Forthcoming Sunday bus service reductions in Derbyshire

After yesterdays post about how Cheshire East’s bus network has changed within the last few weeks caused a spike in the number of visitors to this website, I now am broaching a similar subject regarding Derbyshire. Details of recent service changes and some forthcoming ones are available on the county council’s website but they do not extend until the end of May when the reductions that I am describing will take place. Details of these are scattered around the Derbyshire bus service information portal.

Because I often go for walks in the Peak District, some of the affected bus services mean more to me than others because I have used them at some point. For instance, some of the ones facing Sunday service withdrawal service 66 between Buxton and Chesterfield, service 173 between Bakewell and Castleton as well as service 442 between Buxton and Ashbourne. In addition, service 61 between Buxton and Glossop together with service 170 between Bakewell and Chesterfield will go from an hourly frequency to a near two hourly one. All of these could be used by walkers so I am surprised by the timing of the reductions because we are facing into the summer time when more would be lured out of doors and the year’s busy holiday periods are ahead of us.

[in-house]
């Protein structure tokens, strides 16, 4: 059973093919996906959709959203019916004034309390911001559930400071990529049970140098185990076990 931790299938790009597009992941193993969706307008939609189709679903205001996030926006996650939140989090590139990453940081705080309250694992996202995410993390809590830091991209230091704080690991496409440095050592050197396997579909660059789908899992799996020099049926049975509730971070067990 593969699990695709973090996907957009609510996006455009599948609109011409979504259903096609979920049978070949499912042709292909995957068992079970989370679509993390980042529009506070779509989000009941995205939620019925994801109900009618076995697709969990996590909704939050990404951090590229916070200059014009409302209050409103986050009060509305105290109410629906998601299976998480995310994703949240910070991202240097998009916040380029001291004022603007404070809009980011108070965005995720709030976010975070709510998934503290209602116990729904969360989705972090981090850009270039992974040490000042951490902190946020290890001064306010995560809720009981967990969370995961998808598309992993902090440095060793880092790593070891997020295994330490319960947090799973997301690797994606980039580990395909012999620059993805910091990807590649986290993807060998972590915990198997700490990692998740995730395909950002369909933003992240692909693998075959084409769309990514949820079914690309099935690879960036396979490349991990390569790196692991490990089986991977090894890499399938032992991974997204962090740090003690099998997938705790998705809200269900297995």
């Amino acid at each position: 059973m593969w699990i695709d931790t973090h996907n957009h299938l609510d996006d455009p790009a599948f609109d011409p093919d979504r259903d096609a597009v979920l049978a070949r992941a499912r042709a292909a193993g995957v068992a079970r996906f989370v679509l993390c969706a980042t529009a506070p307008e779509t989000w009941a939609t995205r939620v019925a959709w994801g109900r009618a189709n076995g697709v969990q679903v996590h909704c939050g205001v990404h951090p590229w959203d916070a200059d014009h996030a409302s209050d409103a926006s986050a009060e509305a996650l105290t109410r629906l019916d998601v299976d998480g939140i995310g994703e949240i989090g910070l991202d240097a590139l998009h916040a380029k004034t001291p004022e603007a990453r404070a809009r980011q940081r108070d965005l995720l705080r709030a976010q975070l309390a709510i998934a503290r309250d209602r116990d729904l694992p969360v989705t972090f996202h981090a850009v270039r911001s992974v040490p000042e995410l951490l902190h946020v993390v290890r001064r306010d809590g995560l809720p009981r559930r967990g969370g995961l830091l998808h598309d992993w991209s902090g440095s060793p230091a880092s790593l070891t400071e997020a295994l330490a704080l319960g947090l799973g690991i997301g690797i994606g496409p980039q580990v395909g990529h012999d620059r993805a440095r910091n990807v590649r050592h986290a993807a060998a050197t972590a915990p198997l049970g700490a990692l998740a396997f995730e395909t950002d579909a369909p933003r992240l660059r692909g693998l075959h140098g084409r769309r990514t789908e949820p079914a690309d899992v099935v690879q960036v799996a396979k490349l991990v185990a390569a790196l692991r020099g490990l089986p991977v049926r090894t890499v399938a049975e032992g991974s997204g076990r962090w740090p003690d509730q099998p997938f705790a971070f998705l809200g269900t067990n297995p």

There are other services that I may not have used that are seeing Sunday service withdrawals that affect those that regularly use them. These include services 15A between Dronfield and Marsh Lane, service 16A between Dronfield and Chesterfield, service between Ashbourne and Matlock, service 140 between Matlock and Alfreton as well as service 217 between Matlock and Chatsworth. It is worth pointing out that these losses all come as part of a wider collection of changes around the same time so it is not just Sunday services that are affected.